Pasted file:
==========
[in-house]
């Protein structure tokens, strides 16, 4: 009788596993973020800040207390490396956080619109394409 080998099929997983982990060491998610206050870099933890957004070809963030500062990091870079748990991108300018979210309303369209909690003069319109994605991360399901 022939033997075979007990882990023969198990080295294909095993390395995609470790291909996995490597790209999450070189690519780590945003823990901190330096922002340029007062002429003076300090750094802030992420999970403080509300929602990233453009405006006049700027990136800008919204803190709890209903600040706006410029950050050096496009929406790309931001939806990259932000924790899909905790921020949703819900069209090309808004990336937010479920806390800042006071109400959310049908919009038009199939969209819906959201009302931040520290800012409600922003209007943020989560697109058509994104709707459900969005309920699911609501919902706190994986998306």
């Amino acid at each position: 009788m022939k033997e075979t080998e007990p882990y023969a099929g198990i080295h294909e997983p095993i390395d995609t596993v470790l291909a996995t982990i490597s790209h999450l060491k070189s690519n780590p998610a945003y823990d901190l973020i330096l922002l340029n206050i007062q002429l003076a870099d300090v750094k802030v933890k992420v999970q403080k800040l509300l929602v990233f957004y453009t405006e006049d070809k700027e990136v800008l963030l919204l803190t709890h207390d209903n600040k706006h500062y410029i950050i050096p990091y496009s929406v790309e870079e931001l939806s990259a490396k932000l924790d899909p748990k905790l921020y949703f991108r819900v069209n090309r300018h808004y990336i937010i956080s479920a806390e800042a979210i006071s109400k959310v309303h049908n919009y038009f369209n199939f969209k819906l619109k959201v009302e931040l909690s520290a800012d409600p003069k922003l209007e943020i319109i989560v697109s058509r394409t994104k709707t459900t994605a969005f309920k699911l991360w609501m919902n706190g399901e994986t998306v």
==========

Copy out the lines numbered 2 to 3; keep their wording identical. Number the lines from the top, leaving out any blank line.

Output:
């Protein structure tokens, strides 16, 4: 009788596993973020800040207390490396956080619109394409 080998099929997983982990060491998610206050870099933890957004070809963030500062990091870079748990991108300018979210309303369209909690003069319109994605991360399901 022939033997075979007990882990023969198990080295294909095993390395995609470790291909996995490597790209999450070189690519780590945003823990901190330096922002340029007062002429003076300090750094802030992420999970403080509300929602990233453009405006006049700027990136800008919204803190709890209903600040706006410029950050050096496009929406790309931001939806990259932000924790899909905790921020949703819900069209090309808004990336937010479920806390800042006071109400959310049908919009038009199939969209819906959201009302931040520290800012409600922003209007943020989560697109058509994104709707459900969005309920699911609501919902706190994986998306």
């Amino acid at each position: 009788m022939k033997e075979t080998e007990p882990y023969a099929g198990i080295h294909e997983p095993i390395d995609t596993v470790l291909a996995t982990i490597s790209h999450l060491k070189s690519n780590p998610a945003y823990d901190l973020i330096l922002l340029n206050i007062q002429l003076a870099d300090v750094k802030v933890k992420v999970q403080k800040l509300l929602v990233f957004y453009t405006e006049d070809k700027e990136v800008l963030l919204l803190t709890h207390d209903n600040k706006h500062y410029i950050i050096p990091y496009s929406v790309e870079e931001l939806s990259a490396k932000l924790d899909p748990k905790l921020y949703f991108r819900v069209n090309r300018h808004y990336i937010i956080s479920a806390e800042a979210i006071s109400k959310v309303h049908n919009y038009f369209n199939f969209k819906l619109k959201v009302e931040l909690s520290a800012d409600p003069k922003l209007e943020i319109i989560v697109s058509r394409t994104k709707t459900t994605a969005f309920k699911l991360w609501m919902n706190g399901e994986t998306v």